Arriving in Chicago in the rain did not daunt our spirits in this wholesome, energetic and magnificent city. I continue to marvel at the clean lines of the high-rises, the prominence and respect for each building as they stand proudly on each piece of property, and the intriguing entryways and lobbies at the ground floor as they beckon you. As soon as we were able to check into the hotel, we hit the pavement and powered our way down past Millennium Park to the Chicago Cultural Center to orient ourselves to the host of activities connected to the Architectural Biennale.
Following the tracks of the Venice Biennale, this bi-annual event in Chicago showcases exhibitions from architectural firms around the world. Sadly, San Francisco is not only poorly represented, but not represented at all! Many of the exhibitions are from firms that seek international recognition. More about the presentations and activities will follow in the next few days.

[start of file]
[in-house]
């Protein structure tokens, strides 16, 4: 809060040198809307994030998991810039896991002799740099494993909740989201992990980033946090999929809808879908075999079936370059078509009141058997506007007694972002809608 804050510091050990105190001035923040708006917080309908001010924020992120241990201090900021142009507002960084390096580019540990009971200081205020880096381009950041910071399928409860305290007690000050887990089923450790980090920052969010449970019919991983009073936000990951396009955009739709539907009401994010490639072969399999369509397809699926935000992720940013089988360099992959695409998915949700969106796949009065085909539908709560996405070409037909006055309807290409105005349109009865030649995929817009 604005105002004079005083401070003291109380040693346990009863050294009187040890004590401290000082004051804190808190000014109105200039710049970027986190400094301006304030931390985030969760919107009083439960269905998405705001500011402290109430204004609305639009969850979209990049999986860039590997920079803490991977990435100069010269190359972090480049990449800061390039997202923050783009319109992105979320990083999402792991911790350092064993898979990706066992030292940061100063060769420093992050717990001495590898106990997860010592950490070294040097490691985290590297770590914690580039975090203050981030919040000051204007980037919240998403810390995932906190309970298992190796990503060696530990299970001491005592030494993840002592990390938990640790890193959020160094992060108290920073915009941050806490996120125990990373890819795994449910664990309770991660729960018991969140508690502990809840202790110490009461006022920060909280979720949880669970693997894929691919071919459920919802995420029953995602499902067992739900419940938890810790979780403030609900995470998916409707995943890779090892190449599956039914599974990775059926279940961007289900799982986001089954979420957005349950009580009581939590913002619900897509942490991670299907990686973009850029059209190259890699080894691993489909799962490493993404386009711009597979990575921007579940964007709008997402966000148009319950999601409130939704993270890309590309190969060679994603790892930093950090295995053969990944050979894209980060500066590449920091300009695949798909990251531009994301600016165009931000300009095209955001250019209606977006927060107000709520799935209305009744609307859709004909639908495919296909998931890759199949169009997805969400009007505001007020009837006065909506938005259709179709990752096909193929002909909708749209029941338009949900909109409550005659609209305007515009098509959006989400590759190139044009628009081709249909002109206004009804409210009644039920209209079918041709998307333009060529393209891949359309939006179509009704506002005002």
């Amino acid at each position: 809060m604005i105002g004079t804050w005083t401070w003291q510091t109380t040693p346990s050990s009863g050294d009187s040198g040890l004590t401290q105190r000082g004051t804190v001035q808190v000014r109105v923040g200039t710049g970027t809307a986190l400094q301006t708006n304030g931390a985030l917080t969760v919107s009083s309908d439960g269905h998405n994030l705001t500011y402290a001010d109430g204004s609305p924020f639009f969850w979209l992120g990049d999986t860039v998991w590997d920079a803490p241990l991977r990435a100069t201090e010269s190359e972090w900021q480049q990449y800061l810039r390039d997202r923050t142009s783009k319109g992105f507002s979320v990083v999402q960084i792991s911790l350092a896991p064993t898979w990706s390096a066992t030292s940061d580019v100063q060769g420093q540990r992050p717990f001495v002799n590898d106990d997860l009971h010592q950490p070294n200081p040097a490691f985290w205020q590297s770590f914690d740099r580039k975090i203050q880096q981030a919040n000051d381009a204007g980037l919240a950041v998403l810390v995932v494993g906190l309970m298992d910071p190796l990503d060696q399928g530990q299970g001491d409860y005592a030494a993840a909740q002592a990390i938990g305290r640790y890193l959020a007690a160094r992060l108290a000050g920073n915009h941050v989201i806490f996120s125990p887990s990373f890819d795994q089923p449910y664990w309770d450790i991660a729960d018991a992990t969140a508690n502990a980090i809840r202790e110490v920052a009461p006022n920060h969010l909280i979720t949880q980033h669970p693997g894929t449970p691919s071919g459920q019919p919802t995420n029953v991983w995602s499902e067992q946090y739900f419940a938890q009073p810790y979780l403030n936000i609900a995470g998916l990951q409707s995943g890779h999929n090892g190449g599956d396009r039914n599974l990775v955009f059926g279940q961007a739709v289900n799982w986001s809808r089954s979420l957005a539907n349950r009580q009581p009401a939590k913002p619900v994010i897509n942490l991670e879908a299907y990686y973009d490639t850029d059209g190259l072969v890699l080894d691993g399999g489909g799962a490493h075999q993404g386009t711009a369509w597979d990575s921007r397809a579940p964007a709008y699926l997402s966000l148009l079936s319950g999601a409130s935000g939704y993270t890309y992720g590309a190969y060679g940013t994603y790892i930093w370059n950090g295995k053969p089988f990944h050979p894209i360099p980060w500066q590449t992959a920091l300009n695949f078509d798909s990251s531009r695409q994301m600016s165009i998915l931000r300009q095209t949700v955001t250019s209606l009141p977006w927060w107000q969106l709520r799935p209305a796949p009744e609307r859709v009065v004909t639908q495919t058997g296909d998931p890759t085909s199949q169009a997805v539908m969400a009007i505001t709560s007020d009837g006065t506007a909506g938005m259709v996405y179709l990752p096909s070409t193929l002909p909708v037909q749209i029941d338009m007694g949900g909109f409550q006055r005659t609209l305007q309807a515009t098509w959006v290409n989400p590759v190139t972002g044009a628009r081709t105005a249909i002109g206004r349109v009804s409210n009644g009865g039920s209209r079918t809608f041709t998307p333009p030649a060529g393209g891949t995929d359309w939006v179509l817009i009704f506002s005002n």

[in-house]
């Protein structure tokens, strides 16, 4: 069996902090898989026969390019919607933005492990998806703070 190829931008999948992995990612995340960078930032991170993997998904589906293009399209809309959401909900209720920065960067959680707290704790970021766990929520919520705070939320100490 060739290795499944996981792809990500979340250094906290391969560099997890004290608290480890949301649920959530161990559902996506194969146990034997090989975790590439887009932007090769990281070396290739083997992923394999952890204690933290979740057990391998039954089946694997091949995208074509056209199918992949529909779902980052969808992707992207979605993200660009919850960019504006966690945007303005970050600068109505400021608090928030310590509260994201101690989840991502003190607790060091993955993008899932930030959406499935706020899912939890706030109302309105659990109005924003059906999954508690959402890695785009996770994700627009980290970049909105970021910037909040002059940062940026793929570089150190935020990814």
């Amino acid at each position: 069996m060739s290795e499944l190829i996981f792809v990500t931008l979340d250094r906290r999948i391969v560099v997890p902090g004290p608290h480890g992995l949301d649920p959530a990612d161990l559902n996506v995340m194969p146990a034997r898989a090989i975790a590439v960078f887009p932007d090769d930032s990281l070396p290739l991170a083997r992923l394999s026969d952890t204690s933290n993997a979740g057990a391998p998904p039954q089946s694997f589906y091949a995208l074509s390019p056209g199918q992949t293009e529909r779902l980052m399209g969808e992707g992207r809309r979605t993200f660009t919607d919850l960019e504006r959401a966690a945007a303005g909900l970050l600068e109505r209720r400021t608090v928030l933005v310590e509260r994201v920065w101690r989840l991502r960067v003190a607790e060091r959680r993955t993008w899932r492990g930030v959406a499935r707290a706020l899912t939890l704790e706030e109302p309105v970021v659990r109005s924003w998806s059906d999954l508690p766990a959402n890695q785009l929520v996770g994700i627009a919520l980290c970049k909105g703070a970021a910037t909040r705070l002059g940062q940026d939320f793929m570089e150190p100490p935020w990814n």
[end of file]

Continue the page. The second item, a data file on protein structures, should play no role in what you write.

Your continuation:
We bypassed Happy Hour at Joy District, free pizza at 10 Pin Bowling Lounge, and chicken wings at Hooters and decided to take advantage of the late hours on Thursdays at the Art Institute of Chicago. What a decision! The museum is only a short walk from the Cultural Center past the Bean to the new Piano and Rogers’ wing.
These representative paintings somehow made me think about our presence in Chicago. Can you recognize the work of one of my favorite artists (shown in an entire room dedicated to him)?
Or these ridiculously signature paintings sitting modestly in galleries waiting to be identified?
And these works that are a joy to see?
Finally, a few miscellaneous shots (see captions by clicking on photos)
After an inspiring and entertaining evening in the contemporary, modern, impressionist and architectural galleries to satiate our minds, we hoofed it over to Eataly for big pasta paparadelle and linguine mit vino to fill our bellies.
*Works shown: Gerhard Richter (series); Rainy Day in Paris by Caillebote (1877); Sunday Afternoon on the Island of Grand Jatte by Seurat (1884-86); Giacometti sculptures, Portraits/Painting by Miro, Renoir, and Picasso.